Solid Oxide Fuel Cells (SOFC) have attracted major interest from research and development communities as an alternative source of power, with commercial trials already under way. In these fuel cells electricity is generated via electro-chemical reactions using hydrogen based gas and oxygen as a fuel and oxidant, respectively.
Sealing these units is a critical technical issue that needs further work before they can be put into widespread commercial use. In particular the system chosen must exhibit good gas tightness, adhesion with adjoining components (electrolyte and connector), chemical compatibility, matching coefficient of thermal expansion and electrical insulation.
Recent work from researchers, Apichart Jinnapat, Sirithan Jiamsirilert and Sumittra Charojrochkul from Chulalongkorn University and Thailand's National Metals and Materials Technology Center, and published under AZojomo* (OARS)**, looked at ceramic adhesives and ceramic-glass composites. These materials were examined in terms of their chemical and thermal compatibilities with respect to potential use in SOFCs.
The researchers found that all materials tested displayed good compatibility with the yttria-stabilised zirconia (YSZ) electrolyte and 430 stainless steel interconnector system. In general glass-ceramic composite materials sealed better than ceramic adhesives. Their sealing properties were also found to be superior after being subjected to thermal cycling. The most promising sealing material was a 80/20 Pyrex glass/YSZ composite material which recorded a leakage rate as low as 2.41 x 10 -4 cm 3/min cm.
Dr. Ian Birkby | EurekAlert!
New design improves performance of flexible wearable electronics
23.06.2017 | North Carolina State University
Plant inspiration could lead to flexible electronics
22.06.2017 | American Chemical Society
Computer scientists use wave packet theory to develop realistic, detailed water wave simulations in real time. Their results will be presented at this year’s SIGGRAPH conference.
Think about the last time you were at a lake, river, or the ocean. Remember the ripples of the water, the waves crashing against the rocks, the wake following...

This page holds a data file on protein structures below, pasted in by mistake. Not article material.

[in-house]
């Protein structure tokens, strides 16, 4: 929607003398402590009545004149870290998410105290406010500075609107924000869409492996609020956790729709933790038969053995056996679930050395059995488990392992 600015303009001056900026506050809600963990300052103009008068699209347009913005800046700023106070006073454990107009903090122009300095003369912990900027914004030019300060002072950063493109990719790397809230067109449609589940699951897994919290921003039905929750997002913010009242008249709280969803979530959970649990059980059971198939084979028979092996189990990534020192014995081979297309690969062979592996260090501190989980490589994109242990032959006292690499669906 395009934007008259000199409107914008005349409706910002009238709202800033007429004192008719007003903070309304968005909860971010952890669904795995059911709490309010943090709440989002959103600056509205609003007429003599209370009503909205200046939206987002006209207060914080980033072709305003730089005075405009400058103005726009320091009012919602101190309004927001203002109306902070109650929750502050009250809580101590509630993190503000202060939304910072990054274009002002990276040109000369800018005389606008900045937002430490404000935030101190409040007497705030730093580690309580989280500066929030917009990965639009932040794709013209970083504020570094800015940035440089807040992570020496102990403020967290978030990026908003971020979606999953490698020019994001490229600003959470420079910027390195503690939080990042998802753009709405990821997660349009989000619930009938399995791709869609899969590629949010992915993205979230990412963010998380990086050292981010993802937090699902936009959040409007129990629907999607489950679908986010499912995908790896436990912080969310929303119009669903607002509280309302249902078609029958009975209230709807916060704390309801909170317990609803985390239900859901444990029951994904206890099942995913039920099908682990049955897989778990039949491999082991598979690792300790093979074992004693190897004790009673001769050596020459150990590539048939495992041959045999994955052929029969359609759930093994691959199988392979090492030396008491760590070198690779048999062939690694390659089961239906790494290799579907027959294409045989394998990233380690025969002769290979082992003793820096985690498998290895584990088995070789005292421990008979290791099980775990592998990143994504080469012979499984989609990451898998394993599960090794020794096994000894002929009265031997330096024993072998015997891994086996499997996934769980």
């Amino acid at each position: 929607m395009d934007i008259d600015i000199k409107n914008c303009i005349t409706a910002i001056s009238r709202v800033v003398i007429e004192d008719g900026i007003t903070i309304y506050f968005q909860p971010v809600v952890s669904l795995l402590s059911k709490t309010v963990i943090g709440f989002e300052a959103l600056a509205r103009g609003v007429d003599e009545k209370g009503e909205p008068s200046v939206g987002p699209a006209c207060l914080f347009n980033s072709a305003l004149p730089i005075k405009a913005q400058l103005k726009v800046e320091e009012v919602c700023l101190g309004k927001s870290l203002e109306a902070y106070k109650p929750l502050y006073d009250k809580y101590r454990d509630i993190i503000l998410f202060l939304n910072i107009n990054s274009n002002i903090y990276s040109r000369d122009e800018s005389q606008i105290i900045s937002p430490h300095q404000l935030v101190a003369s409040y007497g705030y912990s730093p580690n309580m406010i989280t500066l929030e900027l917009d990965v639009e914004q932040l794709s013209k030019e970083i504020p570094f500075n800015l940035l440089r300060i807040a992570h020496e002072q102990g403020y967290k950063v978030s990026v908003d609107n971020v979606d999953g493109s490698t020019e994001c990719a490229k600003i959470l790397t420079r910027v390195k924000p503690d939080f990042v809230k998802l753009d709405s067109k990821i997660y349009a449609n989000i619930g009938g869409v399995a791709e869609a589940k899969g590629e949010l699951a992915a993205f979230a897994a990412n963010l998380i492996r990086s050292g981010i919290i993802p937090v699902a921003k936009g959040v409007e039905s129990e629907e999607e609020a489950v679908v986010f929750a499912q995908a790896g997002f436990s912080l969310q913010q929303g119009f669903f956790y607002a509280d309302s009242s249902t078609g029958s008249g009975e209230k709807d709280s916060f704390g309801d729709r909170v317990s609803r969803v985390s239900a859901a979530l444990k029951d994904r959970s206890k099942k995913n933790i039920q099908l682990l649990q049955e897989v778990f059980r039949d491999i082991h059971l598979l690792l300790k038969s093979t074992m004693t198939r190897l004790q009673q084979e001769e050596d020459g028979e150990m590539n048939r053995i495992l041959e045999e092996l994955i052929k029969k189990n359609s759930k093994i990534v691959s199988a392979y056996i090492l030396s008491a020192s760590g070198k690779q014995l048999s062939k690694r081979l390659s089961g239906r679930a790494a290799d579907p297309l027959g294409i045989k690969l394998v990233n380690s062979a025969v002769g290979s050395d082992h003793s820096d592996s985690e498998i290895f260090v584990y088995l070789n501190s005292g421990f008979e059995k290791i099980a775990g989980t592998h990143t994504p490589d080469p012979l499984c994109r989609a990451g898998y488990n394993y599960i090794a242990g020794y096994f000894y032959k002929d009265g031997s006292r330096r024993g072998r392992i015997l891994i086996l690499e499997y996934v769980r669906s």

An international team of scientists has proposed a new multi-disciplinary approach in which an array of new technologies will allow us to map biodiversity and the risks that wildlife is facing at the scale of whole landscapes. The findings are published in Nature Ecology and Evolution. This international research is led by the Kunming Institute of Zoology from China, University of East Anglia, University of Leicester and the Leibniz Institute for Zoo and Wildlife Research.
Using a combination of satellite and ground data, the team proposes that it is now possible to map biodiversity with an accuracy that has not been previously...
Heatwaves in the Arctic, longer periods of vegetation in Europe, severe floods in West Africa – starting in 2021, scientists want to explore the emissions of the greenhouse gas methane with the German-French satellite MERLIN. This is made possible by a new robust laser system of the Fraunhofer Institute for Laser Technology ILT in Aachen, which achieves unprecedented measurement accuracy.
Methane is primarily the result of the decomposition of organic matter. The gas has a 25 times greater warming potential than carbon dioxide, but is not as...
Hydrogen is regarded as the energy source of the future: It is produced with solar power and can be used to generate heat and electricity in fuel cells. Empa researchers have now succeeded in decoding the movement of hydrogen ions in crystals – a key step towards more efficient energy conversion in the hydrogen industry of tomorrow.
As charge carriers, electrons and ions play the leading role in electrochemical energy storage devices and converters such as batteries and fuel cells. Proton...
Scientists from the Excellence Cluster Universe at the Ludwig-Maximilians-Universität Munich have establised "Cosmowebportal", a unique data centre for cosmological simulations located at the Leibniz Supercomputing Centre (LRZ) of the Bavarian Academy of Sciences. The complete results of a series of large hydrodynamical cosmological simulations are available, with data volumes typically exceeding several hundred terabytes. Scientists worldwide can interactively explore these complex simulations via a web interface and directly access the results.
With current telescopes, scientists can observe our Universe’s galaxies and galaxy clusters and their distribution along an invisible cosmic web. From the...
19.06.2017 | Event News
13.06.2017 | Event News
13.06.2017 | Event News
29.06.2017 | Physics and Astronomy
29.06.2017 | Life Sciences
29.06.2017 | Health and Medicine